These books changed my world, making me see people more keenly, think about issues differently & hold dear some of my previously unclear beliefs. For these I am very grateful. (See my last post for how to find a good book.)
Roots, Alex Haley A good book is to be enjoyed; a great book to be felt… and this one delivers. Some might remember seeing the moving 1977 mini-series but this book taps into so many more emotions. I remember where and when I read it, feeling outrage at what one man could do to another and ‘watching’ the fall-out that entails. But the human spirit is strong and can endure so much…I also felt inspired and privileged to have ‘known’ these people even though it was remotely.
The Book Thief, Markus Zusak I literally hug this book. It’s true! I’ve read so many WWII books but this one is so incredibly different that it’s unforgettable. The writing leaves me in awe as Zusak is a master with words. I adore the imperfect, interesting characters and appreciate being inside Nazi Germany simply as someone who has no interest in the war but must endure it. Tragedy changes people and in this book, it’s for the better.
The Outsiders, S.E. Hinton The only book on the list that I’ve read at least 15 times, I never tire of it. Each time I teach it there are new nuggets to share. Hinton makes us compassionate to the outsider and makes us question our own evaluation measures when judging someone such as their appearance and financial status. Maybe the scruffiest person in the bunch is the most mild-hearted and kind, maybe even more so than the socially acceptable one.
The Glass Castle, Jeannette Walls This is the first book I recommend no matter who asks. This non-bitter memoir of siblings growing up with mentally ill parents was absolutely fascinating. Multiple scenes will stay with you long after you put it down. You’ll read with disbelief that these tenacious kids not only survived but thrived.
Peace Like a River, Leif Enger Enger’s tone is so comfortable, his style so engaging, his characters so real. This story’s father is hands-down the best representative of a Christian man in fiction. It’s a prodigal son story in reverse where the father (w/ narrator brother and precocious sister) seeks out the lost son. God is the invisible travel companion through Minnesota and the Badlands in which faith is just as critical as family. My children still remember me reading winsome passages aloud to them while they ate breakfast. I simply adore this book.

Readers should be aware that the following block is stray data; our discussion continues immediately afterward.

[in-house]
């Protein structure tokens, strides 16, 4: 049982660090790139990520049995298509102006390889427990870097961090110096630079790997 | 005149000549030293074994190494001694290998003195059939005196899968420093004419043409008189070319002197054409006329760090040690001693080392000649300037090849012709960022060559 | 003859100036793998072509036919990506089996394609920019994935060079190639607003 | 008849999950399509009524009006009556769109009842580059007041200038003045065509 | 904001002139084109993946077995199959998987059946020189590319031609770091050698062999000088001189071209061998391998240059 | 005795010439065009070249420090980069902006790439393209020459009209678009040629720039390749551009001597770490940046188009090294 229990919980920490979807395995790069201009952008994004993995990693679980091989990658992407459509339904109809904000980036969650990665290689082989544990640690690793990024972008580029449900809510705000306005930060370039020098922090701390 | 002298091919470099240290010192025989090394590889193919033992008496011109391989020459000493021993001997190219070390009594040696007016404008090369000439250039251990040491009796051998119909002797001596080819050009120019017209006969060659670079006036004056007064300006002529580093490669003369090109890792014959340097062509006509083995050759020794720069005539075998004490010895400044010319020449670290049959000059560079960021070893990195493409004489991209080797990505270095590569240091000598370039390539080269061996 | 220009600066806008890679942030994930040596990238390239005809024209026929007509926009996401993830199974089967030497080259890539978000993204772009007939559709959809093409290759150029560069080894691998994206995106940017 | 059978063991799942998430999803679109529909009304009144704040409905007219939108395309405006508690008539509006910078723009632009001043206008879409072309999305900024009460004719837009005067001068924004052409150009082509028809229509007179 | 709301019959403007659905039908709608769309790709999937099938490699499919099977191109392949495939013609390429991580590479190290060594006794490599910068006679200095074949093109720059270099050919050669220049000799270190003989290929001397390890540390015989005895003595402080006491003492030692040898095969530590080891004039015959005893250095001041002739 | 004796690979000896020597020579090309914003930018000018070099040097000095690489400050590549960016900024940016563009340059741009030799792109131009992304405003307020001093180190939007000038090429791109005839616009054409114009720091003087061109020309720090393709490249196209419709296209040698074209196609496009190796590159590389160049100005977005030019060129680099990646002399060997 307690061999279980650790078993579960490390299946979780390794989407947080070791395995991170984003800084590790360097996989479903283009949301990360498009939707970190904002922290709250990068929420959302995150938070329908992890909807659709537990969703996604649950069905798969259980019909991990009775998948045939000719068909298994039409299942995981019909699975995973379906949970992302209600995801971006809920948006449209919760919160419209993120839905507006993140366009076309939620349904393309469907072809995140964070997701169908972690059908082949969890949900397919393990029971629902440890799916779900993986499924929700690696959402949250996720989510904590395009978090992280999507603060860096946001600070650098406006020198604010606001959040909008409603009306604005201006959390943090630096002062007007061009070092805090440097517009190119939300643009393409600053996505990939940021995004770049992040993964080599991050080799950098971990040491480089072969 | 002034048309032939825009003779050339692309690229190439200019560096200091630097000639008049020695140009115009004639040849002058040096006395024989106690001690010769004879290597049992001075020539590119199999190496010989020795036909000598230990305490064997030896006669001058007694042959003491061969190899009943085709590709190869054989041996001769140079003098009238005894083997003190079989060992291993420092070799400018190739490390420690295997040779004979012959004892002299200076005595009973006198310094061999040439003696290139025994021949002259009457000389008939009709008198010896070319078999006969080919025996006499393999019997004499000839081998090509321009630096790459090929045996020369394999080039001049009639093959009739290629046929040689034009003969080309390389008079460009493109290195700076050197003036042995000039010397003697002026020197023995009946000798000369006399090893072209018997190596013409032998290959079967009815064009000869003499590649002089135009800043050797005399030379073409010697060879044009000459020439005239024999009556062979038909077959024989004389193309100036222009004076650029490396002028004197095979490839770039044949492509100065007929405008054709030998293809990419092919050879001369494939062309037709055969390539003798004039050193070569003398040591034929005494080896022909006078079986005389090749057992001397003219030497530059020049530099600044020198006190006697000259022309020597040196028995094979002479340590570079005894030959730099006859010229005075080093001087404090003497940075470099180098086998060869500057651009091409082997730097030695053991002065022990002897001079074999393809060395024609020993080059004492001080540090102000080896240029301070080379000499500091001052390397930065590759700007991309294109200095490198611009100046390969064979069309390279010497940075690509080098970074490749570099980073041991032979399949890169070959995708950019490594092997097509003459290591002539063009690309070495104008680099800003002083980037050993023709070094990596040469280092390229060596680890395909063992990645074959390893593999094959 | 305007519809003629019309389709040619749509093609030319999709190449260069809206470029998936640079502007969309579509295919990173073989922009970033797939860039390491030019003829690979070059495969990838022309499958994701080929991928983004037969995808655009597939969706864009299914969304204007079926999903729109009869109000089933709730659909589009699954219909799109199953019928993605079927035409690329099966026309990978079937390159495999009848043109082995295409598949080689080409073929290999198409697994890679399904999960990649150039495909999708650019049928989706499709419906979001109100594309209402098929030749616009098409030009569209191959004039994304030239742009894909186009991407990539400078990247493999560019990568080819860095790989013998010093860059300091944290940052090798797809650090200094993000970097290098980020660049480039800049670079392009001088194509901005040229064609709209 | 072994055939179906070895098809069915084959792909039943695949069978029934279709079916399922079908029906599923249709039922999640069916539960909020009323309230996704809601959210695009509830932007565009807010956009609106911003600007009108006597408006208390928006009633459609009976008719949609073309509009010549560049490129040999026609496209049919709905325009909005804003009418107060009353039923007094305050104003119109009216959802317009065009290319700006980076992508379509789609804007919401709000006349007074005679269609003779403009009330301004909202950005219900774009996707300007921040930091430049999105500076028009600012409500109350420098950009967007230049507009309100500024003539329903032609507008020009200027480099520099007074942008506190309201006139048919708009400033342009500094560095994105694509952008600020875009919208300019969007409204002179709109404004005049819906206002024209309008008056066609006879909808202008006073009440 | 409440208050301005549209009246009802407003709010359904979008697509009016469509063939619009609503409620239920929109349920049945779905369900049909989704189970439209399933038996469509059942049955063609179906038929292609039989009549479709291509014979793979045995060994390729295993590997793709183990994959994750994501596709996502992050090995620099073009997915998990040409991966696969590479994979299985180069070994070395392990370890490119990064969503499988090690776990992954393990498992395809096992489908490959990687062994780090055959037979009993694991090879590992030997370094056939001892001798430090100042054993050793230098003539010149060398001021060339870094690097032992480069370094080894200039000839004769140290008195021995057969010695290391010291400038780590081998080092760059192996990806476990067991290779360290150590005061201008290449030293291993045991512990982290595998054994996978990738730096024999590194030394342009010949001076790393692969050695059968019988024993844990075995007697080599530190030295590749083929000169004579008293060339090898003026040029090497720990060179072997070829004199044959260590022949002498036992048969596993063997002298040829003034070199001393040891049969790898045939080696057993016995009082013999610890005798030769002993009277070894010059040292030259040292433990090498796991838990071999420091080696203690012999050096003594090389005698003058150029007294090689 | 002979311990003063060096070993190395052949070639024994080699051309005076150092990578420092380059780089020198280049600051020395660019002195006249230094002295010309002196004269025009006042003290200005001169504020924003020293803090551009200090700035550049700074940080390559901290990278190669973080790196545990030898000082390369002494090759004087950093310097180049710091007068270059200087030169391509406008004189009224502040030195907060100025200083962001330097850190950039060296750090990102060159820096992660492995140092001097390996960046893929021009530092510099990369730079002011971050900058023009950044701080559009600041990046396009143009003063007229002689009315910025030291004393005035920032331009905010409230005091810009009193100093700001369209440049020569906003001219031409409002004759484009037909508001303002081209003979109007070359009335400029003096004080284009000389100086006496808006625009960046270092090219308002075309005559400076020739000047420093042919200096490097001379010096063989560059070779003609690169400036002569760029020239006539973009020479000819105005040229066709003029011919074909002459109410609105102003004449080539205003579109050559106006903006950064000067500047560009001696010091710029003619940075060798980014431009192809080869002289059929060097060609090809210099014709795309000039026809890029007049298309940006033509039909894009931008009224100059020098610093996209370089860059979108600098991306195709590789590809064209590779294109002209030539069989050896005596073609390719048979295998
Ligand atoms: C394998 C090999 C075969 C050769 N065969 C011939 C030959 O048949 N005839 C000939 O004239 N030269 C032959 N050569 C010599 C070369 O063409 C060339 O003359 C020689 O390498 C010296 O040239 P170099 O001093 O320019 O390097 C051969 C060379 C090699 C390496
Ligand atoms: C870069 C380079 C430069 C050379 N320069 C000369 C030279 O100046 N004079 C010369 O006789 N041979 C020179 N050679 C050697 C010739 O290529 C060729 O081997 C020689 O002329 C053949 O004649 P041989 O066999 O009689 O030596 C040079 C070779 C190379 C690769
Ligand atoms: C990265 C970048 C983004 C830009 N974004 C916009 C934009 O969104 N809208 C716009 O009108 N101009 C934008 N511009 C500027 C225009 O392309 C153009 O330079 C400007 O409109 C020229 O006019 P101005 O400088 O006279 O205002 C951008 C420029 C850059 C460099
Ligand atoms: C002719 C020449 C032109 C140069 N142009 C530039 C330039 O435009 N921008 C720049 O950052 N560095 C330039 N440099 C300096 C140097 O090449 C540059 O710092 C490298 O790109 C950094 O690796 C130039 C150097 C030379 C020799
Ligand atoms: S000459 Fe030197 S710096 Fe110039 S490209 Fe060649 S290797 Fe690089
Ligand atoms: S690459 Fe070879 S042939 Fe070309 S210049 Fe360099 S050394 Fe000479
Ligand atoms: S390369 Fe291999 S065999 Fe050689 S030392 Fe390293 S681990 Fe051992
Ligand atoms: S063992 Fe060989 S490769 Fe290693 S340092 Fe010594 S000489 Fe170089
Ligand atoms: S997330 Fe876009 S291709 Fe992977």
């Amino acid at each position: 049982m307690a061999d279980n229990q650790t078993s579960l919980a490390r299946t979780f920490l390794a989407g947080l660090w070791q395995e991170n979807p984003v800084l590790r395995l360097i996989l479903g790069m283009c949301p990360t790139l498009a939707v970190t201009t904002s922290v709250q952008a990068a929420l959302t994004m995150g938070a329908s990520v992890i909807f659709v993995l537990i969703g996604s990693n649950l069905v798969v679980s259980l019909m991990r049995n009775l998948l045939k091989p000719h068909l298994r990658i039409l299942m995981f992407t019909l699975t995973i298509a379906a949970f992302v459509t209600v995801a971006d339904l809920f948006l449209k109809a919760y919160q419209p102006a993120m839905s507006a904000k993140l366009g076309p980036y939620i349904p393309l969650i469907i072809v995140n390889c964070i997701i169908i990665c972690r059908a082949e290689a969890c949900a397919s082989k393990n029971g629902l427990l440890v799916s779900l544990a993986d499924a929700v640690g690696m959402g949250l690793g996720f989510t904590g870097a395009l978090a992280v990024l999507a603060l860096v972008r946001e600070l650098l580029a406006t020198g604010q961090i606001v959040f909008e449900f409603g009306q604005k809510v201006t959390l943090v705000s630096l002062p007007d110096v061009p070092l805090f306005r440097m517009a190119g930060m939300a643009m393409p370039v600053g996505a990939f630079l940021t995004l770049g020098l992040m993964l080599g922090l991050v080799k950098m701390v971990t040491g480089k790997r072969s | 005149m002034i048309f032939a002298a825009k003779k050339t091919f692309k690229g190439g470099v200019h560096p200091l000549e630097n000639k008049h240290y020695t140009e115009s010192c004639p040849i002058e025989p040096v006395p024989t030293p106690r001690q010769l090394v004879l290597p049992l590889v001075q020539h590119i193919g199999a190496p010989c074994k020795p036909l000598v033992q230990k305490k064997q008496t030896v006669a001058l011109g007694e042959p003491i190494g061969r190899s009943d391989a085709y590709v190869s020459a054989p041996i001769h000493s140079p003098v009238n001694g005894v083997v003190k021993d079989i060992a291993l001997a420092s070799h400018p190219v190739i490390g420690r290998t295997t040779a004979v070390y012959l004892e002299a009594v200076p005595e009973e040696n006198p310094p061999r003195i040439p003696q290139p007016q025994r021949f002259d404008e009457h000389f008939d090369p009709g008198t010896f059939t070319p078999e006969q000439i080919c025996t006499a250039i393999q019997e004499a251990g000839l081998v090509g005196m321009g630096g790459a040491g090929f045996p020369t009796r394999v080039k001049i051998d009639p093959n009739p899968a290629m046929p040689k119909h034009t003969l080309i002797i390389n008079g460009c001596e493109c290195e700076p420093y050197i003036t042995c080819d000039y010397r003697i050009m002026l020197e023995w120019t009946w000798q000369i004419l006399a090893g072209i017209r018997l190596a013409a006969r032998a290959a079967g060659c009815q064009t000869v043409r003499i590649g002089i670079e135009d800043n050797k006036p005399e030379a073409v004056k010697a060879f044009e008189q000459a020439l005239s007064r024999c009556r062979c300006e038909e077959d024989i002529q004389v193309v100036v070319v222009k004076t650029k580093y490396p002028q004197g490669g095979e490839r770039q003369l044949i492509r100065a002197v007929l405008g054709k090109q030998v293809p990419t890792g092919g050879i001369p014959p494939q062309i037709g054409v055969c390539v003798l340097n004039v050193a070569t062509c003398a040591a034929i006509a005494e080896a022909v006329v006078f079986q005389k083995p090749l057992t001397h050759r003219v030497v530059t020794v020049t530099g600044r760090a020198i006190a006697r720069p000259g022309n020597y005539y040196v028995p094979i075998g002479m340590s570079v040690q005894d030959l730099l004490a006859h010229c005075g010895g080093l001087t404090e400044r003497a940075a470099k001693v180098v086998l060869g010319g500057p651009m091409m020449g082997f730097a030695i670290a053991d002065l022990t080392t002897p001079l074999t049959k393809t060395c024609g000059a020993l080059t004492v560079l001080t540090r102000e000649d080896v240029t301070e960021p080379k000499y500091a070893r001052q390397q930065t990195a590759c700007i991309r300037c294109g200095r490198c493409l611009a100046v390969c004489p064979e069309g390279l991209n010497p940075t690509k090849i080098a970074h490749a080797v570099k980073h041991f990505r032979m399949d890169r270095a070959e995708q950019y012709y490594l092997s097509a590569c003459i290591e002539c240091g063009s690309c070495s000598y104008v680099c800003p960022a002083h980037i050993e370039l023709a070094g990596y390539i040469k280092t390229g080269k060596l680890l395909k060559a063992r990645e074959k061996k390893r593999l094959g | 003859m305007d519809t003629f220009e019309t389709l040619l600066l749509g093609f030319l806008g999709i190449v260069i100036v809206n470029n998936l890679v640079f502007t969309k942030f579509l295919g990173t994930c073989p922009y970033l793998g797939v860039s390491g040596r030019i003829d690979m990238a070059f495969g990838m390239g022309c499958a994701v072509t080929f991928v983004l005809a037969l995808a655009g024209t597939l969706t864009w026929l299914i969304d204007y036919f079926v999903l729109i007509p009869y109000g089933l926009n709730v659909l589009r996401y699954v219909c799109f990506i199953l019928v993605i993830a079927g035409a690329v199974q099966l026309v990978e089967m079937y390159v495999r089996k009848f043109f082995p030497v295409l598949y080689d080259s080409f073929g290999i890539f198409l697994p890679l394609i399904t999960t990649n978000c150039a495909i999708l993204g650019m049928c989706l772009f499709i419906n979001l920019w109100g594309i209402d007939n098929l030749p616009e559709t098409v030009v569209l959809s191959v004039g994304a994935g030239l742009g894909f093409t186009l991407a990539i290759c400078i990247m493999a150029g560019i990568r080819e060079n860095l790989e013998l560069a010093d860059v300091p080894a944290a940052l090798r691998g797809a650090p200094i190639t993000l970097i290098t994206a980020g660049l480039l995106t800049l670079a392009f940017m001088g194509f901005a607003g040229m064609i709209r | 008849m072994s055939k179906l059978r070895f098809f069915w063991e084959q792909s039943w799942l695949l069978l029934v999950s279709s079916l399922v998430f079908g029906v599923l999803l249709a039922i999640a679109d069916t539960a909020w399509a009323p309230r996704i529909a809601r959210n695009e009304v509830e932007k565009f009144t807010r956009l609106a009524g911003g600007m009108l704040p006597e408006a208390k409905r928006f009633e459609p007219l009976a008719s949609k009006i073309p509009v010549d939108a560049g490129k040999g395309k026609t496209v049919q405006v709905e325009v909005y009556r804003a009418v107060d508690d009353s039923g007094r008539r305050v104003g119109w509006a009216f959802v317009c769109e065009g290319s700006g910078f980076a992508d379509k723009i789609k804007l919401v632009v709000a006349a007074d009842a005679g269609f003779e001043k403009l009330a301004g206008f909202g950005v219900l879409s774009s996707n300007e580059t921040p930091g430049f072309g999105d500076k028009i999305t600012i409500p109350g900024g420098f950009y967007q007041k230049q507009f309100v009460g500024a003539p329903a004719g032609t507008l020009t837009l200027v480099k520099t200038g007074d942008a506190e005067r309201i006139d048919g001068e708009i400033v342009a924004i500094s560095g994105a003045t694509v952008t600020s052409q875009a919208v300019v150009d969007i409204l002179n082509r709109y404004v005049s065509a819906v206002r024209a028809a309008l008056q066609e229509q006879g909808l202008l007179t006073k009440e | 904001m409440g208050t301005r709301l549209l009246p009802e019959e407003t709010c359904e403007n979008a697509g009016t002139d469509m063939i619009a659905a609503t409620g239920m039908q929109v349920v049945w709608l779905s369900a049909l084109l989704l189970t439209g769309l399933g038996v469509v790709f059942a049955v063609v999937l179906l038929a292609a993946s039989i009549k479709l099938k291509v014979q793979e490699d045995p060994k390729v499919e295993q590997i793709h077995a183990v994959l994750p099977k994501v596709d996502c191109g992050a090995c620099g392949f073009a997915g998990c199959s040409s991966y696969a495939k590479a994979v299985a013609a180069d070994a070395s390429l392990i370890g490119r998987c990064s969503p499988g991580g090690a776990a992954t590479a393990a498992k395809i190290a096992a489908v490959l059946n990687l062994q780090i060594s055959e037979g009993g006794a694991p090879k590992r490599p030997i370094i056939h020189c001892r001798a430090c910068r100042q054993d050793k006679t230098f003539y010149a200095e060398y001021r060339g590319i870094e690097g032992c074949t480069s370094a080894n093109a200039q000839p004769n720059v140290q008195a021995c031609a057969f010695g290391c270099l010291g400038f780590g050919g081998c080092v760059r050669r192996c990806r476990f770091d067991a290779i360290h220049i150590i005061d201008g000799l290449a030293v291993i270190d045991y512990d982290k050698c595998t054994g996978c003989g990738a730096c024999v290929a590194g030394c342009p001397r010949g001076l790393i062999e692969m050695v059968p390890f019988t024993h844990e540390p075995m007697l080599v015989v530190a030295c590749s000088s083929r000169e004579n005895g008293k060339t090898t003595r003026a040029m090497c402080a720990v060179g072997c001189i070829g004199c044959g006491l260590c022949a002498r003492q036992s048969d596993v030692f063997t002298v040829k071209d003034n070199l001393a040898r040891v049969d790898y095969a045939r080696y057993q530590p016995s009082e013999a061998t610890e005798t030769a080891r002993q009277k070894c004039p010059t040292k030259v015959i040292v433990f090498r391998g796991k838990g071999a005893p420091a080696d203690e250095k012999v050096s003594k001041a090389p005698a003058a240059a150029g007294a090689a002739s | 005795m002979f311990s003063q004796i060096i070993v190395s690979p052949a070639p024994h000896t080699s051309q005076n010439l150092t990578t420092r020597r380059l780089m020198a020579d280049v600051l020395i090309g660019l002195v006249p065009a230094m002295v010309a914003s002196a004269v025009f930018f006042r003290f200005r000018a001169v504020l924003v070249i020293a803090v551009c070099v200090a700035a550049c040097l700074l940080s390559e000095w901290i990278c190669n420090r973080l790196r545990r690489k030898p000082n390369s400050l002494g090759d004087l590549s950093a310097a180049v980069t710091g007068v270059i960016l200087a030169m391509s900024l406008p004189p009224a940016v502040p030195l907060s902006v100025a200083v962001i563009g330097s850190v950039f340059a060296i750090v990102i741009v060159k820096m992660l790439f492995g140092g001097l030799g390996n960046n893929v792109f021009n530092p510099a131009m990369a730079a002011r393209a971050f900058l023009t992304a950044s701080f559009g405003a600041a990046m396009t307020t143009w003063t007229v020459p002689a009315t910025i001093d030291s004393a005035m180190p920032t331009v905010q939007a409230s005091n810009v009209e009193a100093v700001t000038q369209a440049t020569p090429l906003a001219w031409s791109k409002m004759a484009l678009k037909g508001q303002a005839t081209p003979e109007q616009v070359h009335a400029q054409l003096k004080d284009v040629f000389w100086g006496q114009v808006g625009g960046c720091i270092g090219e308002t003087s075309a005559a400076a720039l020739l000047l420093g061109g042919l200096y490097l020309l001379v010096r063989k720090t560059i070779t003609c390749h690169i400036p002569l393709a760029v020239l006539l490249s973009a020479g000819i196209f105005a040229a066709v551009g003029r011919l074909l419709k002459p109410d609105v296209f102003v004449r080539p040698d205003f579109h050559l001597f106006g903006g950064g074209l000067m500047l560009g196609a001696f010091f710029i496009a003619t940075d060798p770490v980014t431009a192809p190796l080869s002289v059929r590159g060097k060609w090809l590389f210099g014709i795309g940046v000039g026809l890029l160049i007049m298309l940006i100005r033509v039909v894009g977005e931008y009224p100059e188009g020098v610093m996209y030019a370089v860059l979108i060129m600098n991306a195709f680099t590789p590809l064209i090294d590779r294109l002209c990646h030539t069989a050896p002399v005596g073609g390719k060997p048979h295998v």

The Damnation of Theron Ware, Harold Frederic The provocative title alone had me hooked and this classic from 1896 begs to be read today. Not only is the writing superb, but the story line is fascinating. A small-town preacher gets himself entangled in a mess from which he cannot extricate himself and I found myself thinking, how will this be done? Frederic is a master of leading the reader while paying attention to his characters. Two of his favorite themes are self-awareness & close-mindedness and this story addresses them expertly.
Hind’s Feet on High Places, Hannah Hurnard Best spiritual book ever. This seemingly simple allegory holds truths for anyone. In her journey, Much Afraid travels where she doesn’t want to go but her Shepherd tells her it’s “safe to follow [my] voice” and she does to the High Places of Love but it’s not easy and each trial brings a new lesson. When she questions him, he says, “I don’t know anything more exhilarating than turning weakness into strength, and fear into faith and that which has been marred into perfection.” The author’s personal story of coming to faith and her nearness to Christ is just as good.
A Stranger in the Kingdom, Howard Frank Mosher I’ll never forget laughing during some chapters and thinking deeply during others, especially when the residents of a small town have to face their “untested tolerance.” It’s easy to proclaim you’re a tolerant bunch until someone comes along to test it. Then what? Only a few in town pass the test and love the stranger.
A Homemade Life, Molly Wizenberg & Like Garlic for Sapphires, Ruth Reichl These two books about food and food writing not only left me with serious travel-envy but a re-affirmation that food isn’t something that simply nourishes your body, but it’s what brings people together in myriad ways, evokes sweet memories and connects us to each other.